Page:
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Heavenly Intrigue: Johannes Kepler, Tycho Brahe, and the Murder Behind One… (edition 2004)
Heavenly Intrigue by Joshua Gilder
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Amazon.com Amazon.com Review (ISBN 0385508441, Hardcover)Johannes Kepler's laws of planetary motion rank among science's biggest ideas. But did Kepler lie, steal, or even murder for the data he needed to complete his revolutionary calculations? Joshua and Anne-Lee Gilder make this bold claim in Heavenly Intrigue, the story of Kepler's troubled relationship with Tycho Brahe. The astronomers are shown as polar opposites--Kepler the anguished, poor misanthrope and Brahe the blustering young noble on intimate terms with King Frederick II. Since the authors tip their hand early in the book, it's easy to mistake the two men's lives as predestined, their sad fates written in the stars. Kepler, the suspect, is revealed to be consumed with a "constant boiling anger" and beset by illness and unhealed sores. When Kepler and Brahe meet, it is under a dark cloud of misunderstanding that foreshadows later conflicts. Each genius offends the other, publicly and privately: Brahe, holding the money and power, makes Kepler do tedious calculations rather than sponsoring original research, while Kepler demands patronage and lusts after valuable data. When the story is done, the narrative moves quickly to the 20th century. The apocryphal tale of Brahe's demise by burst bladder is systematically countered by researchers who find toxic levels of mercury in hairs from what is presumed to be Brahe's corpse. Did Kepler, who had means, motive, and opportunity, poison Brahe? Readers will either be convinced by the end of the prologue or have lingering doubts about the case's holes that even the authors' certainty can't patch. --Therese Littleton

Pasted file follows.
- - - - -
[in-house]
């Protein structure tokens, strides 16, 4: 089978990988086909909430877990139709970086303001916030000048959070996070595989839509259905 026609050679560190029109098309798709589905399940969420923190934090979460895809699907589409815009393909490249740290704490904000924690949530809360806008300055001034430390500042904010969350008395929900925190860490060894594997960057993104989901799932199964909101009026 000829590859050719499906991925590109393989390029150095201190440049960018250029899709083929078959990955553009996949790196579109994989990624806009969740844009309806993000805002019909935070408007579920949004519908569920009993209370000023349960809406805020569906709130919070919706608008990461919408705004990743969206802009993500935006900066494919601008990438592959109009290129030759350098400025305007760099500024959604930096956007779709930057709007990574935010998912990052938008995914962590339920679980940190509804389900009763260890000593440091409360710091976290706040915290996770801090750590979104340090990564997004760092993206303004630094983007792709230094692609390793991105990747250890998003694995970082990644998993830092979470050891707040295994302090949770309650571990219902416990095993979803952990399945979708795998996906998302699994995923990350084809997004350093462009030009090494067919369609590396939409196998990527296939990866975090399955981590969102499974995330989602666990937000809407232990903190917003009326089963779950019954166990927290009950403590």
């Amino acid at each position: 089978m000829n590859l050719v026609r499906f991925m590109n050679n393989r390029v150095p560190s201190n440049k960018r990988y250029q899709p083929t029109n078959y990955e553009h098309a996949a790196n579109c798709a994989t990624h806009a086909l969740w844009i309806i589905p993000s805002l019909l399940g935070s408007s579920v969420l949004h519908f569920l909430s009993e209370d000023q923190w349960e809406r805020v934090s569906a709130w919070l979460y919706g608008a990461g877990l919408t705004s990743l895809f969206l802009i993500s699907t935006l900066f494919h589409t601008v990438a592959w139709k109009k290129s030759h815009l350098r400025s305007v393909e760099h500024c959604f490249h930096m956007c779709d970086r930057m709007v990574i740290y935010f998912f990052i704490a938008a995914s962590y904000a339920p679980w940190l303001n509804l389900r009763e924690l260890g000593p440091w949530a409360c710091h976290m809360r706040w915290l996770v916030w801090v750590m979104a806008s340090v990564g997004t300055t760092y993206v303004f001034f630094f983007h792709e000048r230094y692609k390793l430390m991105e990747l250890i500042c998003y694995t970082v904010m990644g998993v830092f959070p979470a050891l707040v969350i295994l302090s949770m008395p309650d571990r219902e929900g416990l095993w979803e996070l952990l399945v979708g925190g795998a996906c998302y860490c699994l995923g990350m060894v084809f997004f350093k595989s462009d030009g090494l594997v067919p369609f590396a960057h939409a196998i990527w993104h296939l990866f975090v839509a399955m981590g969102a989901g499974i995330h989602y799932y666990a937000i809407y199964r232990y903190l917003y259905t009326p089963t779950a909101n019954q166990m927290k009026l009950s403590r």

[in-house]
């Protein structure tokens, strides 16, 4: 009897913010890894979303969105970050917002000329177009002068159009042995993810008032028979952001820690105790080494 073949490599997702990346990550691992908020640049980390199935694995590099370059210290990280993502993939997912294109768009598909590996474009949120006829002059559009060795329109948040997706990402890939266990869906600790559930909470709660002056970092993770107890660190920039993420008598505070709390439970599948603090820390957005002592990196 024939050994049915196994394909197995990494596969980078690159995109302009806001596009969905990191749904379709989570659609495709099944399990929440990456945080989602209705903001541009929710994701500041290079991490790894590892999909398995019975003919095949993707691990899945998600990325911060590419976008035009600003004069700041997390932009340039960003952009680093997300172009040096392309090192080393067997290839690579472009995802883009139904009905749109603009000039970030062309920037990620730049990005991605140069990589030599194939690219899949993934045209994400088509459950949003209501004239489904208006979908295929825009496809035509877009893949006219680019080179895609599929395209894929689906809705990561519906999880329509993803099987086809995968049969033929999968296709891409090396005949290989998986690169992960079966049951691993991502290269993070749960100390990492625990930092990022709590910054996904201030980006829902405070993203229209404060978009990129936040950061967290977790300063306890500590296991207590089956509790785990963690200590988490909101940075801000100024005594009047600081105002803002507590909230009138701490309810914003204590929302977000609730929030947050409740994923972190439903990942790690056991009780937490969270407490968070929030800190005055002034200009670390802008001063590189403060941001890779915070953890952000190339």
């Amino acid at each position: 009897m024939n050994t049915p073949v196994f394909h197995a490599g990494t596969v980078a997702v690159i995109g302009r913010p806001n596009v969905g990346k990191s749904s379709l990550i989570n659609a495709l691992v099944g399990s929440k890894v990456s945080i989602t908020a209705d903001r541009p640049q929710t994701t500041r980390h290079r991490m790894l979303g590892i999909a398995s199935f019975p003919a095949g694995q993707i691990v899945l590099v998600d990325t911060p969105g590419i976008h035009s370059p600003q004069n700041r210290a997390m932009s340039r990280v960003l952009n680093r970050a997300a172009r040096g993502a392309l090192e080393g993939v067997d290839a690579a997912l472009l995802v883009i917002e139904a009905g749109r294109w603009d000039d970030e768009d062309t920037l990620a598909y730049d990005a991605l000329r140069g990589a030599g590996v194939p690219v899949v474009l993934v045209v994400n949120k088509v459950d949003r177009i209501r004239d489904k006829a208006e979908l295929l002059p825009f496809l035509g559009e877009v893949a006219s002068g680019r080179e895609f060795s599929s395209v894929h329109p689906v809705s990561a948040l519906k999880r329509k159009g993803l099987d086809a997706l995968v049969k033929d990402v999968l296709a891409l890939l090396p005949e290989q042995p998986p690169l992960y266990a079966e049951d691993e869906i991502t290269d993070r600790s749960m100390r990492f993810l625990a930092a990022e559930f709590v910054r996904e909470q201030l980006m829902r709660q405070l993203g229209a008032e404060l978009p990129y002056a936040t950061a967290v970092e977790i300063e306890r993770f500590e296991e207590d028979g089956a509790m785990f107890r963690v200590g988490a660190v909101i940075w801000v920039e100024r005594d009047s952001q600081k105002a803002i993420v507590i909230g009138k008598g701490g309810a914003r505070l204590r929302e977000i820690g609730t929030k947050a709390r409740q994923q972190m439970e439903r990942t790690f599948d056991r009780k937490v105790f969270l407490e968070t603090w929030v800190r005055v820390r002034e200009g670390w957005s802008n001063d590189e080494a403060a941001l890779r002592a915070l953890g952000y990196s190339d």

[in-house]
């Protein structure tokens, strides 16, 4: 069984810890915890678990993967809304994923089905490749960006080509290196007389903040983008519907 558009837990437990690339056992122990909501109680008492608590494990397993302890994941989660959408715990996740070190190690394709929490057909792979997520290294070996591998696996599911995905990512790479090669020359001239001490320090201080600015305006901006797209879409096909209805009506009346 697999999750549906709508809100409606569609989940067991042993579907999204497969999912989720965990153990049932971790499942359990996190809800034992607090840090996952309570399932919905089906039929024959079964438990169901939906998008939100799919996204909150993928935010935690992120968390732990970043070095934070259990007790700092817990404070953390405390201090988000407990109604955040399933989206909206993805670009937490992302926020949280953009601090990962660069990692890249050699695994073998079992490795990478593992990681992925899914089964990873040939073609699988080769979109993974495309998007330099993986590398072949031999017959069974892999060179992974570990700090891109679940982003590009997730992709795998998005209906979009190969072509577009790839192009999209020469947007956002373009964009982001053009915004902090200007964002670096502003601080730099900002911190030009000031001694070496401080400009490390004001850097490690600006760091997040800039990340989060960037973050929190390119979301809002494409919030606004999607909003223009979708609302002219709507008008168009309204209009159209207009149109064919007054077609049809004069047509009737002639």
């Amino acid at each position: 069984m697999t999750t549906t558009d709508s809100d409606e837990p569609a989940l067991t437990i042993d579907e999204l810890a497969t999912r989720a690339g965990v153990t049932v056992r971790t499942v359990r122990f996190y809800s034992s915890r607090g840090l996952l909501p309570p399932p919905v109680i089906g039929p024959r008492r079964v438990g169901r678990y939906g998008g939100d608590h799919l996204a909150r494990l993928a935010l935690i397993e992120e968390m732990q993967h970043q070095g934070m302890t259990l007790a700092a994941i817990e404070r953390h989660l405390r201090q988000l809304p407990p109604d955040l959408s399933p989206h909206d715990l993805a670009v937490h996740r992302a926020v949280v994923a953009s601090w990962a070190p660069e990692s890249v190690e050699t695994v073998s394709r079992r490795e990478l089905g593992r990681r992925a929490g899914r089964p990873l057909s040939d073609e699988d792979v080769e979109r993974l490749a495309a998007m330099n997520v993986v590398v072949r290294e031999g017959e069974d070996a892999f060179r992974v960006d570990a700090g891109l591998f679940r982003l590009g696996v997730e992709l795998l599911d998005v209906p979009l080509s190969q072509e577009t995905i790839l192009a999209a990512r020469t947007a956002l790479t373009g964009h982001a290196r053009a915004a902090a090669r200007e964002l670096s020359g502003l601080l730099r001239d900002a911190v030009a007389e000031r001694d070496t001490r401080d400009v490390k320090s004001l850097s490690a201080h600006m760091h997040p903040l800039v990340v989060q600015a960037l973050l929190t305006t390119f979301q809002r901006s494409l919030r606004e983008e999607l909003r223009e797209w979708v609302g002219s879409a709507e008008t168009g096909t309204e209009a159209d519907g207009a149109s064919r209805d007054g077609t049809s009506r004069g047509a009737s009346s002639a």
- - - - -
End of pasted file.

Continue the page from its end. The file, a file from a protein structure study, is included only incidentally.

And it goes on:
(retrieved from Amazon Mon, 30 Sep 2013 13:37:10 -0400)
"Johannes Kepler changed forever our understanding of the universe with his three laws of planetary motion. He demolished the ancient model of planets moving in circular orbits and laid the foundation for the universal law of gravitation, setting physics on the course of revelation it follows to this day. Kepler was one of the greatest astronomers of all time. Yet if it hadn't been for the now lesser-known Tycho Brahe, the man for whom Kepler apprenticed, Kepler would be a mere footnote in today's science books. Brahe was the Imperial Mathematician at the court of the Holy Roman Emperor in Prague and the most famous astronomer of his era. He was one of the first great systematic empirical scientists and one of the earliest founders of the modern scientific method. His forty years of planetary observations - an unparalleled treasure of empirical data - contained the key to Kepler's historic breakthrough. But those observations would become available to Kepler only after Brahe's death. This history portrays the turbulent collaboration between these two astronomers at the turn of the seventeenth century and their shattering discoveries that would mark the transition from medieval to modern science."--BOOK JACKET.
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